Pain Matrix CheckPoint

Pain Matrix CheckPoint - Pain event Description of pain...

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Axia College Material Appendix E Pain Matrix Sarafino (2006) noted that “people are more likely to seek medical treatment without delay if they feel pain” (p. 292). Pain is not pleasant, but it is a necessary response for us to know when something is wrong, allowing us to limit damage to our bodies. There are many types and sources of pain. It is a sense that we experience in varying degrees of intensity, depending upon the individual. Some individuals have a rare condition called congenital analgesia, where they are unable to feel any type of pain. Most of these people die young because, without pain, the seriousness of their life-threatening injuries or illnesses go undetected, eventually leading to death (Kalb et al, 2003). Directions: Refer to Ch. 11 of the text as you fill in the chart, using your own words to describe different kinds of pain and their causes.
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Unformatted text preview: Pain event Description of pain event (Answer in 1 to 2 sentences) Origin of pain event (physiological, psychological, or both) Referred pain Pain is felt somewhere other than where it is caused. Psychological Organic pain Pain such as a burn Psychological Pain disorder (somatoform disorder) Pain that a person has for no apparent reason. Psychological Phantom limb pain When a person feels pain where a limb use to be. For example the lady that has no legs still feels pain in her legs. Both Psychogenic pain Psychological References Kalb, C., Springen, K., Raymond, J., & Underwood, A. (2003, May 15). Taking a New Look at Pain. Newsweek (Atlantic Edition ), 141 (20). Retrieved April 5, 2007, from EBSCOhost. Sarafino, E. P. (2006). Health psychology: Biopsychosocial interactions (5th ed.). Hoboken, NJ: John Wiley & Sons, Inc. HCA 250...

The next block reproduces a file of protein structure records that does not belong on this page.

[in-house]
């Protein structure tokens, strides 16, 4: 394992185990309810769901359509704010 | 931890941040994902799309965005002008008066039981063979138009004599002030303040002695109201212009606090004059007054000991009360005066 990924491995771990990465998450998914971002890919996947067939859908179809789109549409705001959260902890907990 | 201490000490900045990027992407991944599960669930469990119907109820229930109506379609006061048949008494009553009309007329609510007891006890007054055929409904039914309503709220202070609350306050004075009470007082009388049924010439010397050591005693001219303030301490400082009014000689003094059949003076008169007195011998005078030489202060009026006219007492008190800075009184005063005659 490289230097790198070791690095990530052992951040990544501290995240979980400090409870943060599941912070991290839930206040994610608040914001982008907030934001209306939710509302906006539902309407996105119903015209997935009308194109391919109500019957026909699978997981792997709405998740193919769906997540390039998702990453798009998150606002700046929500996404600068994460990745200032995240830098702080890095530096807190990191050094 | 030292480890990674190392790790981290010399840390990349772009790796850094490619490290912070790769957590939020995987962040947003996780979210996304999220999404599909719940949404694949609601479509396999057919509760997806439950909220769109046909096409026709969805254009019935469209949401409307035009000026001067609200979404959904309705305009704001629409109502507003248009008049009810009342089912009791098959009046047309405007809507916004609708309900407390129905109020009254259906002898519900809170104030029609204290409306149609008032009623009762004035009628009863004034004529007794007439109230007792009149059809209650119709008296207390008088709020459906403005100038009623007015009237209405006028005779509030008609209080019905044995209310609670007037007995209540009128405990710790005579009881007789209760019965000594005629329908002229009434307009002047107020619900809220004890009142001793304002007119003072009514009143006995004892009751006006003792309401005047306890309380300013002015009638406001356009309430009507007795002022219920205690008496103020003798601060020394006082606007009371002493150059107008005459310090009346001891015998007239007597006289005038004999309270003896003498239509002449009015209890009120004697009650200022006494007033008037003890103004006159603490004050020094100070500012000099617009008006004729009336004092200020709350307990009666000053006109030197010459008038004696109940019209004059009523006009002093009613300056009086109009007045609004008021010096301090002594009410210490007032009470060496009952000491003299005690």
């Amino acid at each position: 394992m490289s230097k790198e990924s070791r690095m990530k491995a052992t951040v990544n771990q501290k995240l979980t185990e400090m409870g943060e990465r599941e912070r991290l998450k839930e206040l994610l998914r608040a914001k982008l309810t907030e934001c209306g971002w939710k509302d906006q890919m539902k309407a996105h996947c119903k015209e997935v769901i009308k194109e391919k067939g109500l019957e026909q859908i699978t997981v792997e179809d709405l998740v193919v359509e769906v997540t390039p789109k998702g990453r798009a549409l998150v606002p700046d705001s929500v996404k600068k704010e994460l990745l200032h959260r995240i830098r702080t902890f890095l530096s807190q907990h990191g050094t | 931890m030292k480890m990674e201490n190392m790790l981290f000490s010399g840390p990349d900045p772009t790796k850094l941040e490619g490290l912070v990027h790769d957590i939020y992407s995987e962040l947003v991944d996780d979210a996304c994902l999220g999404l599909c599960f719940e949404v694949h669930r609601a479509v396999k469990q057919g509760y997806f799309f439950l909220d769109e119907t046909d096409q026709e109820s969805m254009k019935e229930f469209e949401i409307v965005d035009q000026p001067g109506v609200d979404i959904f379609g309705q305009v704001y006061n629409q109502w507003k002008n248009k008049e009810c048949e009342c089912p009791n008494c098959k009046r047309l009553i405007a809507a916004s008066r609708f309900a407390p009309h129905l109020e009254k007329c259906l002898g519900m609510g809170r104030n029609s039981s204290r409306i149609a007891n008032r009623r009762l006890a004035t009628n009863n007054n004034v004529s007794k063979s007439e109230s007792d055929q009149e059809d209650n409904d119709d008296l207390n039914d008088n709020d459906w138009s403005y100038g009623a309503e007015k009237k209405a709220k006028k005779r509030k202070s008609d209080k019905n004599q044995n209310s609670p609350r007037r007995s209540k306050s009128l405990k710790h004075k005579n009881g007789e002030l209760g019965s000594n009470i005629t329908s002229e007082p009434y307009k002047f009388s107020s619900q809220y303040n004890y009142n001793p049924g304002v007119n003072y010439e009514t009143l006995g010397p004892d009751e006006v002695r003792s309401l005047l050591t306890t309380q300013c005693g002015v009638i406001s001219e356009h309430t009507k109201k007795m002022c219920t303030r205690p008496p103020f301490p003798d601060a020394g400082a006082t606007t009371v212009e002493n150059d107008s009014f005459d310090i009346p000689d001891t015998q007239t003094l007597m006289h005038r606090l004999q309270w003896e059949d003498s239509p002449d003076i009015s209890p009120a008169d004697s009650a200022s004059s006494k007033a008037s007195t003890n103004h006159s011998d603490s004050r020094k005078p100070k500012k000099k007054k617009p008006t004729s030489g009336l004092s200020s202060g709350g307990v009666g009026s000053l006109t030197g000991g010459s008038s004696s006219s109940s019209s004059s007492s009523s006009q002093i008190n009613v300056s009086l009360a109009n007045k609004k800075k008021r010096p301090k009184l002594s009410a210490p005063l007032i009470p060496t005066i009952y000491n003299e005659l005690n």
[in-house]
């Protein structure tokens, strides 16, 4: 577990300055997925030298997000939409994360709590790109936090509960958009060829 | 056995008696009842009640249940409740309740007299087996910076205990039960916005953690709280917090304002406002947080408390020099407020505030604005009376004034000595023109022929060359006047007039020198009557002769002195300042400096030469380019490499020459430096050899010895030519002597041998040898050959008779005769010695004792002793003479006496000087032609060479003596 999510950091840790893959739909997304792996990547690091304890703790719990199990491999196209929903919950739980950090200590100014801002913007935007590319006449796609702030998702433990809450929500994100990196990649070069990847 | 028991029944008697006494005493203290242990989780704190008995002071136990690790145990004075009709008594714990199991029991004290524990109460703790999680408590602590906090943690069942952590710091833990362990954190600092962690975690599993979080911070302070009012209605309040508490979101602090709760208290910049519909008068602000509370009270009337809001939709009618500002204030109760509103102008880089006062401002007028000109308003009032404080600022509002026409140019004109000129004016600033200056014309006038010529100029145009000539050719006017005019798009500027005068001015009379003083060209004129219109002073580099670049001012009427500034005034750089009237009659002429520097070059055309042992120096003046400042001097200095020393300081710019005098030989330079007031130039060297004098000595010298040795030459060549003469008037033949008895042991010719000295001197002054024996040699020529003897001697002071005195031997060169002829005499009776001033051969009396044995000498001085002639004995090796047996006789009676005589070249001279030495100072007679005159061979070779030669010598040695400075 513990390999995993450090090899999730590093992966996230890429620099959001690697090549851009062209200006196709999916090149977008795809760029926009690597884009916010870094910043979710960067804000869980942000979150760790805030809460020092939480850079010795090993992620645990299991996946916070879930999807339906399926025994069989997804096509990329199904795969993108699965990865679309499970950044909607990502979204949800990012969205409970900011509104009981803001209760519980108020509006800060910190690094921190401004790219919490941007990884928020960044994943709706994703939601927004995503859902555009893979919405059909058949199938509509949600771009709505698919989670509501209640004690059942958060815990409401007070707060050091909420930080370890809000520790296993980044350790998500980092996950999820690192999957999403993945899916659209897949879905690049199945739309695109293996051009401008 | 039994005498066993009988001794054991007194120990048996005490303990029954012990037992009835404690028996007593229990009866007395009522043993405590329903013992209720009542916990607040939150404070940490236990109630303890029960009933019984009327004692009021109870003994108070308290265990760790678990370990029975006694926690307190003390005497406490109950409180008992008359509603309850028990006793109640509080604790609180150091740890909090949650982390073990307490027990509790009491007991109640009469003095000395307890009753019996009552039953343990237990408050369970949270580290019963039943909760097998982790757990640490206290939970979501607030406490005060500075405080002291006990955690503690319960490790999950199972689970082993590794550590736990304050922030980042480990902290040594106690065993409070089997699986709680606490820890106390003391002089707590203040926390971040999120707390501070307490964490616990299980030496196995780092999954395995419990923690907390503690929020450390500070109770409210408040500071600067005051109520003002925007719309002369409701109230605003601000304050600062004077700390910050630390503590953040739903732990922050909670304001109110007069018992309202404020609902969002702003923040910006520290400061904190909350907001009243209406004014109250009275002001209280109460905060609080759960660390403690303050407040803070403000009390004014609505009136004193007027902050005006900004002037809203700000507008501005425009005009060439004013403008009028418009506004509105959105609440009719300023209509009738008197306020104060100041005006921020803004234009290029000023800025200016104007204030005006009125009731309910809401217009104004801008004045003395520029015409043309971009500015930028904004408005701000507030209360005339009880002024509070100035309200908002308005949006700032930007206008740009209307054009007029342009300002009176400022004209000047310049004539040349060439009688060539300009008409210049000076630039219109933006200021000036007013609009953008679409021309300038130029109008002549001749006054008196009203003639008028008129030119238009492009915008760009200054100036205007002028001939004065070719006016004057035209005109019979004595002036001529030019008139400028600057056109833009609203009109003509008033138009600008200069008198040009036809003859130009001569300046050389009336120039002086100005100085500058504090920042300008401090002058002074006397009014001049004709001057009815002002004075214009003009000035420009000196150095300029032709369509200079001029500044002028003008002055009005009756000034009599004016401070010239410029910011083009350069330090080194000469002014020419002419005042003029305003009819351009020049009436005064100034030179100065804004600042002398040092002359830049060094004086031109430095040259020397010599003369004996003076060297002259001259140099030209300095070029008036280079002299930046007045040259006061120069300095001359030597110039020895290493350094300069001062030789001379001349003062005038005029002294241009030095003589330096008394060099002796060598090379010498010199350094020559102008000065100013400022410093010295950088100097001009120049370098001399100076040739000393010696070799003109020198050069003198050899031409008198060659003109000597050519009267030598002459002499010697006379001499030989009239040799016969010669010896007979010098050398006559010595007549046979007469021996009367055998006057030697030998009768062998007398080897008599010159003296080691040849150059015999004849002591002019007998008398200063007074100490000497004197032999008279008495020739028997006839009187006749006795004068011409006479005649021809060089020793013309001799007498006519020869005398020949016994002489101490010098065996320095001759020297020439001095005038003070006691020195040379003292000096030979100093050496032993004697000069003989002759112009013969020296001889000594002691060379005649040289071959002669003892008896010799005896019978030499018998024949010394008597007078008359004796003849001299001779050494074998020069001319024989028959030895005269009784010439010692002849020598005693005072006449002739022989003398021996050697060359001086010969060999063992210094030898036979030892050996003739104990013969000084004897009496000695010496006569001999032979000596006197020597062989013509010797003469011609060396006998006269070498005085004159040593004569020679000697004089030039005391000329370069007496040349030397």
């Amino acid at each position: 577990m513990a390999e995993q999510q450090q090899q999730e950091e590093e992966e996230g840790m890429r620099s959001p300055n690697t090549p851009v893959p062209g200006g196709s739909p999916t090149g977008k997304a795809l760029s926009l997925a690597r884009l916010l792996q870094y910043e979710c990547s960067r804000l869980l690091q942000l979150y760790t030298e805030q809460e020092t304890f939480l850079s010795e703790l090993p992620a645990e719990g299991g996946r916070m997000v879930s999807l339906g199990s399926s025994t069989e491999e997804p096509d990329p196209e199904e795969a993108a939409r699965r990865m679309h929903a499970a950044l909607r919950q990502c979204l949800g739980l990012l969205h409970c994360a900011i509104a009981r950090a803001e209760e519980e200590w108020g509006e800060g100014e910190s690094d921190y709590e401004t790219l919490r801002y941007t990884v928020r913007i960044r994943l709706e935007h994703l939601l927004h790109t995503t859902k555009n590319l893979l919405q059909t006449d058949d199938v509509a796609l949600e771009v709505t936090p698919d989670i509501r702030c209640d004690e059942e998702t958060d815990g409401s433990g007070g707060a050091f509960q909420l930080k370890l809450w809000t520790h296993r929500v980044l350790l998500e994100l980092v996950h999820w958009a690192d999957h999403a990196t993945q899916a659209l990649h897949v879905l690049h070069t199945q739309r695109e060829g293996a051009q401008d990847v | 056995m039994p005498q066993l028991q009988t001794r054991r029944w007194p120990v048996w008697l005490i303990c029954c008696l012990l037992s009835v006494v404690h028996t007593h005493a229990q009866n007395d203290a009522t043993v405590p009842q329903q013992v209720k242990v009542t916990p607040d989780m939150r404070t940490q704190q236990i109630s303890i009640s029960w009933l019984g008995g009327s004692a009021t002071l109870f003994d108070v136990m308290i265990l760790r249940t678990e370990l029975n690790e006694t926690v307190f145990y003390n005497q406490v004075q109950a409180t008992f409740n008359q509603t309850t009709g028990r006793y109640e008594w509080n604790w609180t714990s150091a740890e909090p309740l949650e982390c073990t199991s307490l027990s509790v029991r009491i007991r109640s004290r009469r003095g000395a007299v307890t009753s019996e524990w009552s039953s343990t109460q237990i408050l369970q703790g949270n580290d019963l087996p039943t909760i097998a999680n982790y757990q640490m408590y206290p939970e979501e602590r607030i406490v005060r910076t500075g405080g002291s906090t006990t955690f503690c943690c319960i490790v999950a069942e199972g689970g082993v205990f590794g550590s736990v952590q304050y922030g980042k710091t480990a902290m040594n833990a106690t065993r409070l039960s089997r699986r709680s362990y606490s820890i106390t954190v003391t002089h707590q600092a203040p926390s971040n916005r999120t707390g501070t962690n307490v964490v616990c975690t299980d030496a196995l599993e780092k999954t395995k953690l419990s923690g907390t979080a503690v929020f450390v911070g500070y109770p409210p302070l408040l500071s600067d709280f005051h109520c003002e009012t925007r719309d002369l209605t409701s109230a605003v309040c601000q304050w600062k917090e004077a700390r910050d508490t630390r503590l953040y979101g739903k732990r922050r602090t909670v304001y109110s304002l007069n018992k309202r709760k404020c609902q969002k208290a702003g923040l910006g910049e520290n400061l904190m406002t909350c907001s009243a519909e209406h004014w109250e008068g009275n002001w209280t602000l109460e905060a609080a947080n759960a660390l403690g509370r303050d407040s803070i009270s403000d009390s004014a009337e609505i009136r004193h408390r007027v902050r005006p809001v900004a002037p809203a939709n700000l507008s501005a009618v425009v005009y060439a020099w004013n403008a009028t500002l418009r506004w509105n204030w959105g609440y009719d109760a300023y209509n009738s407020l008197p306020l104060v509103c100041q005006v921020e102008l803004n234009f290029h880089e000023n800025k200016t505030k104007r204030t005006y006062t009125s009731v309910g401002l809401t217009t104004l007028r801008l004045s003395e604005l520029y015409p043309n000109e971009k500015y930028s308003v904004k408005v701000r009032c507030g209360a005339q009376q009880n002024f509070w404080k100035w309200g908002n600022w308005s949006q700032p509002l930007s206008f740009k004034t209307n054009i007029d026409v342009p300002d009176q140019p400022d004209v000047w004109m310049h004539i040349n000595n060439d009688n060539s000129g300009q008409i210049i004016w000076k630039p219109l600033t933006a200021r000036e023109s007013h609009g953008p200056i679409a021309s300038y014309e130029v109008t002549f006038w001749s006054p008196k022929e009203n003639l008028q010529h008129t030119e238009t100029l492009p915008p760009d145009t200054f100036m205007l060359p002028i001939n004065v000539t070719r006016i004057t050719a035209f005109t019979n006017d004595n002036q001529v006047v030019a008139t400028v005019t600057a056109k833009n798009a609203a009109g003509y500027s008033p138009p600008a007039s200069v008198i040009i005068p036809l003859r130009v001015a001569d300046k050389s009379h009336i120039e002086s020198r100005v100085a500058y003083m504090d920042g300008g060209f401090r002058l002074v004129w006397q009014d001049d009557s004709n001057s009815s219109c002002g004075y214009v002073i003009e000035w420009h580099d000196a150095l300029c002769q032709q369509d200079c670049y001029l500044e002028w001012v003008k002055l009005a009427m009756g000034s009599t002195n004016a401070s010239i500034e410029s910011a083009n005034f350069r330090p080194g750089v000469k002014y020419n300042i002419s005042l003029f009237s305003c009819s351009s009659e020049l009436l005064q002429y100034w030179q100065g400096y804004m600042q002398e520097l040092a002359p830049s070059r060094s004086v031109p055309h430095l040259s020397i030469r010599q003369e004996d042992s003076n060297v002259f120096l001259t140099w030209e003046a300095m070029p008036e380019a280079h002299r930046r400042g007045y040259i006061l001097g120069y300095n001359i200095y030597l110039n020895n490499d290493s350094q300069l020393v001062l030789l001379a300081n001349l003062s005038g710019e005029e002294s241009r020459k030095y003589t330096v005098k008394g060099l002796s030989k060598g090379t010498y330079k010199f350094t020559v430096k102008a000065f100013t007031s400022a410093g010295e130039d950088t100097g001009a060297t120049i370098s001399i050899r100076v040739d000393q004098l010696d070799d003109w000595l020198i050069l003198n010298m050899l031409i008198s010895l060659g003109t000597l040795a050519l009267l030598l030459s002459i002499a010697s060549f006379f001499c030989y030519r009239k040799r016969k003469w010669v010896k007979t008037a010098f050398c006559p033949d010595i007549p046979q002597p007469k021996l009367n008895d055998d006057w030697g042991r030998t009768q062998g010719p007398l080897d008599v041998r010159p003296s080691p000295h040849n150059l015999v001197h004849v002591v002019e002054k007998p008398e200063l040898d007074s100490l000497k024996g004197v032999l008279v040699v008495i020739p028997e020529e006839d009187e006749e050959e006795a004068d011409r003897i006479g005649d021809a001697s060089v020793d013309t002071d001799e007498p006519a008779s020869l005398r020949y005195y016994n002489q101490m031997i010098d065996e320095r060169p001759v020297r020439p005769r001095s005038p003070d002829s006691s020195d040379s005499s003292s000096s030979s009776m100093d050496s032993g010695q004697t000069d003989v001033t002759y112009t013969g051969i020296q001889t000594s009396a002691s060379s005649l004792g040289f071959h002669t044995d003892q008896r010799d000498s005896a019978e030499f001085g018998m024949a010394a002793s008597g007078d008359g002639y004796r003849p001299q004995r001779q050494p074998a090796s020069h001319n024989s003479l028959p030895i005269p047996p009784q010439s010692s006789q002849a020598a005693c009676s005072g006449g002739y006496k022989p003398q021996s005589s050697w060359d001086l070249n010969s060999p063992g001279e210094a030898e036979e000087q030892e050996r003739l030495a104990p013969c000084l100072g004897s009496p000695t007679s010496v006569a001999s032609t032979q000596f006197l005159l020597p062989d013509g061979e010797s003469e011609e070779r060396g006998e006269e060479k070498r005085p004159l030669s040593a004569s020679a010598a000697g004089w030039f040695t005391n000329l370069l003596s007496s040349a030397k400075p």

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This note was uploaded on 05/17/2011 for the course HCA 250 taught by Professor Robbiejohnson during the Spring '10 term at University of Phoenix.

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